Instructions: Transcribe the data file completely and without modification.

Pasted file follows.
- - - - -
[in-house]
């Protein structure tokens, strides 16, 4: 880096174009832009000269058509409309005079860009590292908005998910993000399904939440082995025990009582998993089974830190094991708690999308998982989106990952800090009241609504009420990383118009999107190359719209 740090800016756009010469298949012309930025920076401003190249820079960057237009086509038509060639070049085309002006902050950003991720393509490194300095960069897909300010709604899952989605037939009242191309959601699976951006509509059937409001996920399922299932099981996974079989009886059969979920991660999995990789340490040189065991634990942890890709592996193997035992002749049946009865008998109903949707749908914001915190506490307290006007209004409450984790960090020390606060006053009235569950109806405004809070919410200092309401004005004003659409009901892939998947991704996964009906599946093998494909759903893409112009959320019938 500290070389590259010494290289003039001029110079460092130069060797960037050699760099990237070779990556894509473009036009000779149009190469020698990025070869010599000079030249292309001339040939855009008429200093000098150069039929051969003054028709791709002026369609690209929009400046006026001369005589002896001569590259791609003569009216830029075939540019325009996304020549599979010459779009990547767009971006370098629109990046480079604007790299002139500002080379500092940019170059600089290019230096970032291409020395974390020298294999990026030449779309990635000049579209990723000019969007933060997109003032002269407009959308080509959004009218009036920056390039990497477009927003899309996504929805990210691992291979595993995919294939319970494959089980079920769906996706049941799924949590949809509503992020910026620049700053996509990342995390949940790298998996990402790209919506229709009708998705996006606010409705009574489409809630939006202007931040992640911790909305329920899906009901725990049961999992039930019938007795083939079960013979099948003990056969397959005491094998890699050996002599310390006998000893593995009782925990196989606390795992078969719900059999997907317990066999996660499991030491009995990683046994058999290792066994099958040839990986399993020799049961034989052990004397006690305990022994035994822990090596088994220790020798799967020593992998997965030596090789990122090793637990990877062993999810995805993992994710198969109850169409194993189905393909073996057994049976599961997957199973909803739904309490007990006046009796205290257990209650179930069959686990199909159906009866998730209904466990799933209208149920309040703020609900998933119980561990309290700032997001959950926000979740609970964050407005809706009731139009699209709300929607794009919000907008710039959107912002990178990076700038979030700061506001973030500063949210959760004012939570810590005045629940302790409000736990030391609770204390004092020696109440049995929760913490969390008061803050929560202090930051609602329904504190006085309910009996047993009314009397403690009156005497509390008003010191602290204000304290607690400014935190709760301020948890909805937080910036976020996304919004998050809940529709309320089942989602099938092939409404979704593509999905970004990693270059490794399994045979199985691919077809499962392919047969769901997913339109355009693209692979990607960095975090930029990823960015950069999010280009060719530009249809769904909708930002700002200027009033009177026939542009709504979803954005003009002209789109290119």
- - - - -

[in-house]
């Protein structure tokens, strides 16, 4: 880096174009832009000269058509409309005079860009590292908005998910993000399904939440082995025990009582998993089974830190094991708690999308998982989106990952800090009241609504009420990383118009999107190359719209 740090800016756009010469298949012309930025920076401003190249820079960057237009086509038509060639070049085309002006902050950003991720393509490194300095960069897909300010709604899952989605037939009242191309959601699976951006509509059937409001996920399922299932099981996974079989009886059969979920991660999995990789340490040189065991634990942890890709592996193997035992002749049946009865008998109903949707749908914001915190506490307290006007209004409450984790960090020390606060006053009235569950109806405004809070919410200092309401004005004003659409009901892939998947991704996964009906599946093998494909759903893409112009959320019938 500290070389590259010494290289003039001029110079460092130069060797960037050699760099990237070779990556894509473009036009000779149009190469020698990025070869010599000079030249292309001339040939855009008429200093000098150069039929051969003054028709791709002026369609690209929009400046006026001369005589002896001569590259791609003569009216830029075939540019325009996304020549599979010459779009990547767009971006370098629109990046480079604007790299002139500002080379500092940019170059600089290019230096970032291409020395974390020298294999990026030449779309990635000049579209990723000019969007933060997109003032002269407009959308080509959004009218009036920056390039990497477009927003899309996504929805990210691992291979595993995919294939319970494959089980079920769906996706049941799924949590949809509503992020910026620049700053996509990342995390949940790298998996990402790209919506229709009708998705996006606010409705009574489409809630939006202007931040992640911790909305329920899906009901725990049961999992039930019938007795083939079960013979099948003990056969397959005491094998890699050996002599310390006998000893593995009782925990196989606390795992078969719900059999997907317990066999996660499991030491009995990683046994058999290792066994099958040839990986399993020799049961034989052990004397006690305990022994035994822990090596088994220790020798799967020593992998997965030596090789990122090793637990990877062993999810995805993992994710198969109850169409194993189905393909073996057994049976599961997957199973909803739904309490007990006046009796205290257990209650179930069959686990199909159906009866998730209904466990799933209208149920309040703020609900998933119980561990309290700032997001959950926000979740609970964050407005809706009731139009699209709300929607794009919000907008710039959107912002990178990076700038979030700061506001973030500063949210959760004012939570810590005045629940302790409000736990030391609770204390004092020696109440049995929760913490969390008061803050929560202090930051609602329904504190006085309910009996047993009314009397403690009156005497509390008003010191602290204000304290607690400014935190709760301020948890909805937080910036976020996304919004998050809940529709309320089942989602099938092939409404979704593509999905970004990693270059490794399994045979199985691919077809499962392919047969769901997913339109355009693209692979990607960095975090930029990823960015950069999010280009060719530009249809769904909708930002700002200027009033009177026939542009709504979803954005003009002209789109290119």